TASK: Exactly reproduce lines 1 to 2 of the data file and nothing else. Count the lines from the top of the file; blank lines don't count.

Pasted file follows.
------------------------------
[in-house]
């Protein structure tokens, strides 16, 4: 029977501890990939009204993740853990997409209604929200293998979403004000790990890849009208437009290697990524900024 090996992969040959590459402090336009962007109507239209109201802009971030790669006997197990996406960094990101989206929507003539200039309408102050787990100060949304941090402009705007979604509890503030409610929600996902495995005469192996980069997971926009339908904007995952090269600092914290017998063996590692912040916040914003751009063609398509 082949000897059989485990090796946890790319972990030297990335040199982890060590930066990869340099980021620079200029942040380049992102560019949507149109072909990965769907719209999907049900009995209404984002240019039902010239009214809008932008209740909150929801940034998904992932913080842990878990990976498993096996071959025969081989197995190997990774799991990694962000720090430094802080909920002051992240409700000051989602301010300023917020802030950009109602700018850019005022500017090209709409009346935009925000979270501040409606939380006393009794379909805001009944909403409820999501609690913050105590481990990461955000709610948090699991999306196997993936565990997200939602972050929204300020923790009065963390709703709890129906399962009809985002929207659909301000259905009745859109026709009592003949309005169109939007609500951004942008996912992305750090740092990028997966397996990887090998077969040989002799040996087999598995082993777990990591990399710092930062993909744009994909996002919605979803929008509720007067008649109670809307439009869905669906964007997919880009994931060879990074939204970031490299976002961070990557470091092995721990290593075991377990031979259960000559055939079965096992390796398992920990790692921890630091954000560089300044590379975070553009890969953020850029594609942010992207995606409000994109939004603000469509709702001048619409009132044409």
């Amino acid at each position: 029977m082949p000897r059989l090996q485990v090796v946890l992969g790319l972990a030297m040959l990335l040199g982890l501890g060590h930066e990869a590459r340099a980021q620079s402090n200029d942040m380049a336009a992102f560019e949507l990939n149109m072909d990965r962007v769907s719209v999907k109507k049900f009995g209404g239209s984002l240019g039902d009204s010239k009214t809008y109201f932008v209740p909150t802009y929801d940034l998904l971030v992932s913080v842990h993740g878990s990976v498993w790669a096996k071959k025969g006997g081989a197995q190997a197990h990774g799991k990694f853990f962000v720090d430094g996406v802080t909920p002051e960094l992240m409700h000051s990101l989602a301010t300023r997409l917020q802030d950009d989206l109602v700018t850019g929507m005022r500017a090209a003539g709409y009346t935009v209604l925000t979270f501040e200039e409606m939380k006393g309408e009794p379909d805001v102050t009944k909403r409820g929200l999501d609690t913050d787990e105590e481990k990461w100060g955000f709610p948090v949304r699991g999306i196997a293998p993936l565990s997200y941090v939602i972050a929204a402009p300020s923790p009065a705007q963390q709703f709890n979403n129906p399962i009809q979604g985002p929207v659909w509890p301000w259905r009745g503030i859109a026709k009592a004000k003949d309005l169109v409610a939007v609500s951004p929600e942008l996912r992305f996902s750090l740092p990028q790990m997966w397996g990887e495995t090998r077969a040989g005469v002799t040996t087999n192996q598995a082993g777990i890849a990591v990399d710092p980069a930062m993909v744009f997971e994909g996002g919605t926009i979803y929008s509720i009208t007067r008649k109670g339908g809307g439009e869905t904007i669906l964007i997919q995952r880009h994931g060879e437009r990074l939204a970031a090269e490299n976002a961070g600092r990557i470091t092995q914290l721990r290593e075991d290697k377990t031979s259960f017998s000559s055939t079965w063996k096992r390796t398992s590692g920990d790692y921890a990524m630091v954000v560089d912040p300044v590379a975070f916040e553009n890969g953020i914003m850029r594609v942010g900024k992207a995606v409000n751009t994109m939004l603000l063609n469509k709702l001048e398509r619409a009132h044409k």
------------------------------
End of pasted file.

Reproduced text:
[in-house]
């Protein structure tokens, strides 16, 4: 029977501890990939009204993740853990997409209604929200293998979403004000790990890849009208437009290697990524900024 090996992969040959590459402090336009962007109507239209109201802009971030790669006997197990996406960094990101989206929507003539200039309408102050787990100060949304941090402009705007979604509890503030409610929600996902495995005469192996980069997971926009339908904007995952090269600092914290017998063996590692912040916040914003751009063609398509 082949000897059989485990090796946890790319972990030297990335040199982890060590930066990869340099980021620079200029942040380049992102560019949507149109072909990965769907719209999907049900009995209404984002240019039902010239009214809008932008209740909150929801940034998904992932913080842990878990990976498993096996071959025969081989197995190997990774799991990694962000720090430094802080909920002051992240409700000051989602301010300023917020802030950009109602700018850019005022500017090209709409009346935009925000979270501040409606939380006393009794379909805001009944909403409820999501609690913050105590481990990461955000709610948090699991999306196997993936565990997200939602972050929204300020923790009065963390709703709890129906399962009809985002929207659909301000259905009745859109026709009592003949309005169109939007609500951004942008996912992305750090740092990028997966397996990887090998077969040989002799040996087999598995082993777990990591990399710092930062993909744009994909996002919605979803929008509720007067008649109670809307439009869905669906964007997919880009994931060879990074939204970031490299976002961070990557470091092995721990290593075991377990031979259960000559055939079965096992390796398992920990790692921890630091954000560089300044590379975070553009890969953020850029594609942010992207995606409000994109939004603000469509709702001048619409009132044409």